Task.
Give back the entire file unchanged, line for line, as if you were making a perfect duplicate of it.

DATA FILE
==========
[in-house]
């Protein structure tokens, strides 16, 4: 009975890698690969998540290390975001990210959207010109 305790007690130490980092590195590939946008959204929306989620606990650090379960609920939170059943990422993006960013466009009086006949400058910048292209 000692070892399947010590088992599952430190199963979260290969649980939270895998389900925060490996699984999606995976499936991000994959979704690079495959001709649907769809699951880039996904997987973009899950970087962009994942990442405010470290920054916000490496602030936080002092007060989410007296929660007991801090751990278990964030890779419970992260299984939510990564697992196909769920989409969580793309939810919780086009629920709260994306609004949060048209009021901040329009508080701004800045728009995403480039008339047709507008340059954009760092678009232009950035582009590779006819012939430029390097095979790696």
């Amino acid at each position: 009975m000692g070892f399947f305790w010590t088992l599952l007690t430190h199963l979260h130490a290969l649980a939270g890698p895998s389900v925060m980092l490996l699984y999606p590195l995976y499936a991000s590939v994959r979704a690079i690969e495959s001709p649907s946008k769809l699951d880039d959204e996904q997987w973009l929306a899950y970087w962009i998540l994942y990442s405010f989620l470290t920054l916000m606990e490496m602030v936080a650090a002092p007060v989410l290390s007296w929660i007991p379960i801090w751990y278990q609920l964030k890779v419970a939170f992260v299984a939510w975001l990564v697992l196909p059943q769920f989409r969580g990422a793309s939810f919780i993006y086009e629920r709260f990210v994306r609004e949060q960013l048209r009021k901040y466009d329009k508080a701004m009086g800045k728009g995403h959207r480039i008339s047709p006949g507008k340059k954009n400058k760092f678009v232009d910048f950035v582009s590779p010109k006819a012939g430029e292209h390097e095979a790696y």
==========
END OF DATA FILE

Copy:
[in-house]
């Protein structure tokens, strides 16, 4: 009975890698690969998540290390975001990210959207010109 305790007690130490980092590195590939946008959204929306989620606990650090379960609920939170059943990422993006960013466009009086006949400058910048292209 000692070892399947010590088992599952430190199963979260290969649980939270895998389900925060490996699984999606995976499936991000994959979704690079495959001709649907769809699951880039996904997987973009899950970087962009994942990442405010470290920054916000490496602030936080002092007060989410007296929660007991801090751990278990964030890779419970992260299984939510990564697992196909769920989409969580793309939810919780086009629920709260994306609004949060048209009021901040329009508080701004800045728009995403480039008339047709507008340059954009760092678009232009950035582009590779006819012939430029390097095979790696």
């Amino acid at each position: 009975m000692g070892f399947f305790w010590t088992l599952l007690t430190h199963l979260h130490a290969l649980a939270g890698p895998s389900v925060m980092l490996l699984y999606p590195l995976y499936a991000s590939v994959r979704a690079i690969e495959s001709p649907s946008k769809l699951d880039d959204e996904q997987w973009l929306a899950y970087w962009i998540l994942y990442s405010f989620l470290t920054l916000m606990e490496m602030v936080a650090a002092p007060v989410l290390s007296w929660i007991p379960i801090w751990y278990q609920l964030k890779v419970a939170f992260v299984a939510w975001l990564v697992l196909p059943q769920f989409r969580g990422a793309s939810f919780i993006y086009e629920r709260f990210v994306r609004e949060q960013l048209r009021k901040y466009d329009k508080a701004m009086g800045k728009g995403h959207r480039i008339s047709p006949g507008k340059k954009n400058k760092f678009v232009d910048f950035v582009s590779p010109k006819a012939g430029e292209h390097e095979a790696y």